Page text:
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John Albert Morris

John Albert Morris
Born July, 1836
New Jersey, United States
Died May 25, 1895
Kerrville, Texas, United States
Cause of death Stroke
Resting place Metairie Cemetery, New Olreans
Residence New Orleans, Louisiana,
Throggs Neck, New York,
Boston, Massachusetts,
Bar Harbor, Maine,
Gillespie County, Texas,
Hanover, Germany.
Occupation Businessman, Lottery operator, Racetrack owner, Racehorse owner/breeder
Board member of Louisiana State Lottery Company, Morris Park Racecourse
Spouse(s) Cora Hennen
Children 1) Francis
2) Alfred Hennen
3) David Hennen
4) Isabel Morris-Ledyard
Parents Francis Morris

Morris Park, Bronx
John A. Morris Handicap at Saratoga Race Course

John Albert Morris (July 1836 – May 25, 1895) was an American businessman widely known as the "Lottery King" and a prominent figure in the sport of Thoroughbred horse racing. A native of New Jersey, he benefited from a large inheritance and added substantially to his fortune through a majority interest in the Louisiana State Lottery Company.[1]

In 1857, John Morris married Cora Hennen, the daughter of Alfred Hennen, a wealthy and prominent judge in New Orleans. The couple had four children:

  • Francis Morris (c.1864–1880)
  • David Hennen Morris (1872–1944) — Lawyer, diplomat, United States Ambassador to Belgium (1933–1937), and co-founder of the International Auxiliary Language Association.
  • Isabel Morris — married Lewis Cass Ledyard, a grandson of the statesman and politician, Lewis Cass.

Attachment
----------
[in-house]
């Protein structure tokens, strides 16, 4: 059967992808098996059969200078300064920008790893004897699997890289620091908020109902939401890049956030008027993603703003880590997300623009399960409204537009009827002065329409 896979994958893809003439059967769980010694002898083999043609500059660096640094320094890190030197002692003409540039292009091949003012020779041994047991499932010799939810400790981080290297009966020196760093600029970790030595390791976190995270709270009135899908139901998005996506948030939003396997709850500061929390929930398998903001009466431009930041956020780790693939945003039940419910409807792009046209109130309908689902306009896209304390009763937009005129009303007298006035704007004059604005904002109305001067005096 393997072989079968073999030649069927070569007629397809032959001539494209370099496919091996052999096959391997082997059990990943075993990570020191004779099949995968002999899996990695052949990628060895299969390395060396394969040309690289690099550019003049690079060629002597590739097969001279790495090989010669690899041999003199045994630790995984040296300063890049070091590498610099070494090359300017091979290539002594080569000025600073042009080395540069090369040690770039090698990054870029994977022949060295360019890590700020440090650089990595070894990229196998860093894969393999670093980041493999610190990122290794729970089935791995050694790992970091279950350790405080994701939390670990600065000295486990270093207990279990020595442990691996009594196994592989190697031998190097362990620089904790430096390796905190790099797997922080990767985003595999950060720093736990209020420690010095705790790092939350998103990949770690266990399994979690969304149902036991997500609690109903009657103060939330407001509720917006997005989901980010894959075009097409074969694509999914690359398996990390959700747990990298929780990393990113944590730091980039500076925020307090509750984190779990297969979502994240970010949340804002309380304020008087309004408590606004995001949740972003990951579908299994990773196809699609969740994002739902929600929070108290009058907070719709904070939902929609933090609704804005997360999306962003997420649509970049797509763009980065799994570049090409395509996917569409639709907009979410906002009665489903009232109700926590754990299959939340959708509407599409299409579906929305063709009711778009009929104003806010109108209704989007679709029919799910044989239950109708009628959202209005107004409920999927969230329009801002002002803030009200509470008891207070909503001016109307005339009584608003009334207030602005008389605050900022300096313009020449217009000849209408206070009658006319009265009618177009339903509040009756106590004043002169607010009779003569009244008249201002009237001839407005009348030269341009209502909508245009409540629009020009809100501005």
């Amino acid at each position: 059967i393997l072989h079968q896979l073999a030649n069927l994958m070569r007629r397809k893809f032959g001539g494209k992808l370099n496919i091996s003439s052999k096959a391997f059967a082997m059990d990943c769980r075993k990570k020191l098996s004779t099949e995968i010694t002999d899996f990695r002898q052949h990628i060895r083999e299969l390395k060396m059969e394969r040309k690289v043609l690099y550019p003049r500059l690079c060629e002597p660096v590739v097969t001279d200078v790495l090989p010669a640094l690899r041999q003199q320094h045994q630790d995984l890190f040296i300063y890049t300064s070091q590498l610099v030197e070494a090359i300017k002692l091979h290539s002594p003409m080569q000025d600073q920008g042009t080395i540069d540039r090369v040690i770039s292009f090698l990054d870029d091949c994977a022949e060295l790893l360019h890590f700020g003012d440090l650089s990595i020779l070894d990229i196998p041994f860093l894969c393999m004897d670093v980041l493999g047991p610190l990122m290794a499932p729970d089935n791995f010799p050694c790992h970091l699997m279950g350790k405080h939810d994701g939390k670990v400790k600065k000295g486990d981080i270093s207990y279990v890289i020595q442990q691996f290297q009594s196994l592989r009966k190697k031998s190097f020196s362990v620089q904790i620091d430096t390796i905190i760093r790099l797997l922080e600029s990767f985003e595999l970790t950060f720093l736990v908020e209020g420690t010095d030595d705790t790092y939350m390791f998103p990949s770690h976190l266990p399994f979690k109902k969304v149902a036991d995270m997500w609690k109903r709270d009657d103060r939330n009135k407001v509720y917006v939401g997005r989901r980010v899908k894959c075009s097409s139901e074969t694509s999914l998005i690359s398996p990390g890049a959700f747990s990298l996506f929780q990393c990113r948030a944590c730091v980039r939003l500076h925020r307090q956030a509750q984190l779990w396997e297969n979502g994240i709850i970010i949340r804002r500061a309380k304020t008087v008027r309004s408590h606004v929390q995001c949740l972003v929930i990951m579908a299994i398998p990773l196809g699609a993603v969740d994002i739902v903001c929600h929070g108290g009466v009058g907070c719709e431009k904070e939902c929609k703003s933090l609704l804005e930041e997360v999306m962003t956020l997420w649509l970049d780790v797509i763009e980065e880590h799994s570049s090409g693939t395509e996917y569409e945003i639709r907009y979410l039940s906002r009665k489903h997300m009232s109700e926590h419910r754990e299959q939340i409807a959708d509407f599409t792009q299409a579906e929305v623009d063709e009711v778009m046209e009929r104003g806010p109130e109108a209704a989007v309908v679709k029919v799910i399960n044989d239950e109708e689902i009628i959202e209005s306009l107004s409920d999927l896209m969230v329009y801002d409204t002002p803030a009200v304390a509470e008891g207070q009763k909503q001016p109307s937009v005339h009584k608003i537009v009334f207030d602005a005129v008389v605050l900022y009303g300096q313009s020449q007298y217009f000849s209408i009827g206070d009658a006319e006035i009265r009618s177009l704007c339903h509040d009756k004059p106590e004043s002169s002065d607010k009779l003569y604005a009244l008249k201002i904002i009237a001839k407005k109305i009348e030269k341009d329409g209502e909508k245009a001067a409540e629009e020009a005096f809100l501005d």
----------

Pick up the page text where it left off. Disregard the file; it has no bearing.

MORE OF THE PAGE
Thoroughbred racing

His father Francis Morris was also involved in horse racing and notably owned Ruthless who won the 1867 Belmont and Travers Stakes. John Morris inherited his father's 25,000 acre ranch in Gillespie County, Texas, fourteen miles from the town of Kerrville, where he established a horse breeding operation.[2]

John Morris owned a large racing stable in the United States and another in Europe. With Leonard W. Jerome as his minority partner, in 1889 he opened Morris Park Racecourse in Westchester County, New York.[3] The facility hosted the Belmont Stakes from 1890 through 1904 as well as the Preakness Stakes in 1890. A few days before he died in May 1895, John Morris leased the racecourse, with an option to purchase, to the Westchester Racing Association. The Morris heirs sold the property to real estate developers in 1905.

John Albert Morris suffered a stroke and died at age 59 in 1895 while at his Texas Ranch. His remains were sent by train to New Orleans where he was interred in the Metairie Cemetery.[4]

Morris Park in the Bronx, New York is named in his honor.



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